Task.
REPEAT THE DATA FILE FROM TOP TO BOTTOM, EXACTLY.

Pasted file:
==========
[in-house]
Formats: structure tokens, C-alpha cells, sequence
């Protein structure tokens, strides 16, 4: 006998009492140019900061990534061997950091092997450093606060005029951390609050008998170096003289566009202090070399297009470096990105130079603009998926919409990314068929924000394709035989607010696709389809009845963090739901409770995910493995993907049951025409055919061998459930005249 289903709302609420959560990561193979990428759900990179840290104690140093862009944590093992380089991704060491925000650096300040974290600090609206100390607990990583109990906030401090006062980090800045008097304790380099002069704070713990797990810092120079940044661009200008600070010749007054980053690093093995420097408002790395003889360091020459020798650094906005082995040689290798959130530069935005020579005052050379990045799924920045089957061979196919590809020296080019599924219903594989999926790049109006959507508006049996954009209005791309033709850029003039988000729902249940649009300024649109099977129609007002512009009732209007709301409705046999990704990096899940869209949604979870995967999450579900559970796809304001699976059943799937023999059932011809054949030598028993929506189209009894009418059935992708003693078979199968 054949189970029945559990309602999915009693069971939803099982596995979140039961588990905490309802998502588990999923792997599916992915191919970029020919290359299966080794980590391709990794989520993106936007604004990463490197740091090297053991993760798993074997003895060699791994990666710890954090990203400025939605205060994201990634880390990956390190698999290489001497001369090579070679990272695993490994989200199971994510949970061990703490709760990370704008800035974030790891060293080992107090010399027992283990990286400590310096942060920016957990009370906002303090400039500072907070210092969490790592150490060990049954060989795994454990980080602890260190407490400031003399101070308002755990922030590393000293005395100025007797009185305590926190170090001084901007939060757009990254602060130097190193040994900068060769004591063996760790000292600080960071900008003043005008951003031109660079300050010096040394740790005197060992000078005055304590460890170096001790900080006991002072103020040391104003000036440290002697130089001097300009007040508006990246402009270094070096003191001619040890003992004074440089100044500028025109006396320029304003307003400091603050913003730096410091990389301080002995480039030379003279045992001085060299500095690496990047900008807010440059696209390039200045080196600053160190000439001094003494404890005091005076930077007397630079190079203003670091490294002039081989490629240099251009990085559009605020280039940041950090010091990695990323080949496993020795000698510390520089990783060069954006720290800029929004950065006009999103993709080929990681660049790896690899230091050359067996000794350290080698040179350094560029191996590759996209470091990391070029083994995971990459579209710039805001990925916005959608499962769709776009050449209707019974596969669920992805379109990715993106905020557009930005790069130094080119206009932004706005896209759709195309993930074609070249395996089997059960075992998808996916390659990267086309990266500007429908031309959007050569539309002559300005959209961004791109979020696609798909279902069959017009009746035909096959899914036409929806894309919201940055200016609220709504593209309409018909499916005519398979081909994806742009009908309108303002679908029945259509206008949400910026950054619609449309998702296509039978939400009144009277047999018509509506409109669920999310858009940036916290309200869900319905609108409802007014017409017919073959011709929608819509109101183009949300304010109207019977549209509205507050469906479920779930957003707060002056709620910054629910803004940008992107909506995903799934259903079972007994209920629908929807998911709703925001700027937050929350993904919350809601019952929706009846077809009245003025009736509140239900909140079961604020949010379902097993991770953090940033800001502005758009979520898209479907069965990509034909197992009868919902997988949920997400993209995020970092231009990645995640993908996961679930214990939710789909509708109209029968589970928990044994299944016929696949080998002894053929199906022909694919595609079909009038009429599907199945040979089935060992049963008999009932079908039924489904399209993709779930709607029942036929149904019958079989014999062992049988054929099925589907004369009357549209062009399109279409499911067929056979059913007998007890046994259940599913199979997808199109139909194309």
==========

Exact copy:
[in-house]
Formats: structure tokens, C-alpha cells, sequence
């Protein structure tokens, strides 16, 4: 006998009492140019900061990534061997950091092997450093606060005029951390609050008998170096003289566009202090070399297009470096990105130079603009998926919409990314068929924000394709035989607010696709389809009845963090739901409770995910493995993907049951025409055919061998459930005249 289903709302609420959560990561193979990428759900990179840290104690140093862009944590093992380089991704060491925000650096300040974290600090609206100390607990990583109990906030401090006062980090800045008097304790380099002069704070713990797990810092120079940044661009200008600070010749007054980053690093093995420097408002790395003889360091020459020798650094906005082995040689290798959130530069935005020579005052050379990045799924920045089957061979196919590809020296080019599924219903594989999926790049109006959507508006049996954009209005791309033709850029003039988000729902249940649009300024649109099977129609007002512009009732209007709301409705046999990704990096899940869209949604979870995967999450579900559970796809304001699976059943799937023999059932011809054949030598028993929506189209009894009418059935992708003693078979199968 054949189970029945559990309602999915009693069971939803099982596995979140039961588990905490309802998502588990999923792997599916992915191919970029020919290359299966080794980590391709990794989520993106936007604004990463490197740091090297053991993760798993074997003895060699791994990666710890954090990203400025939605205060994201990634880390990956390190698999290489001497001369090579070679990272695993490994989200199971994510949970061990703490709760990370704008800035974030790891060293080992107090010399027992283990990286400590310096942060920016957990009370906002303090400039500072907070210092969490790592150490060990049954060989795994454990980080602890260190407490400031003399101070308002755990922030590393000293005395100025007797009185305590926190170090001084901007939060757009990254602060130097190193040994900068060769004591063996760790000292600080960071900008003043005008951003031109660079300050010096040394740790005197060992000078005055304590460890170096001790900080006991002072103020040391104003000036440290002697130089001097300009007040508006990246402009270094070096003191001619040890003992004074440089100044500028025109006396320029304003307003400091603050913003730096410091990389301080002995480039030379003279045992001085060299500095690496990047900008807010440059696209390039200045080196600053160190000439001094003494404890005091005076930077007397630079190079203003670091490294002039081989490629240099251009990085559009605020280039940041950090010091990695990323080949496993020795000698510390520089990783060069954006720290800029929004950065006009999103993709080929990681660049790896690899230091050359067996000794350290080698040179350094560029191996590759996209470091990391070029083994995971990459579209710039805001990925916005959608499962769709776009050449209707019974596969669920992805379109990715993106905020557009930005790069130094080119206009932004706005896209759709195309993930074609070249395996089997059960075992998808996916390659990267086309990266500007429908031309959007050569539309002559300005959209961004791109979020696609798909279902069959017009009746035909096959899914036409929806894309919201940055200016609220709504593209309409018909499916005519398979081909994806742009009908309108303002679908029945259509206008949400910026950054619609449309998702296509039978939400009144009277047999018509509506409109669920999310858009940036916290309200869900319905609108409802007014017409017919073959011709929608819509109101183009949300304010109207019977549209509205507050469906479920779930957003707060002056709620910054629910803004940008992107909506995903799934259903079972007994209920629908929807998911709703925001700027937050929350993904919350809601019952929706009846077809009245003025009736509140239900909140079961604020949010379902097993991770953090940033800001502005758009979520898209479907069965990509034909197992009868919902997988949920997400993209995020970092231009990645995640993908996961679930214990939710789909509708109209029968589970928990044994299944016929696949080998002894053929199906022909694919595609079909009038009429599907199945040979089935060992049963008999009932079908039924489904399209993709779930709607029942036929149904019958079989014999062992049988054929099925589907004369009357549209062009399109279409499911067929056979059913007998007890046994259940599913199979997808199109139909194309």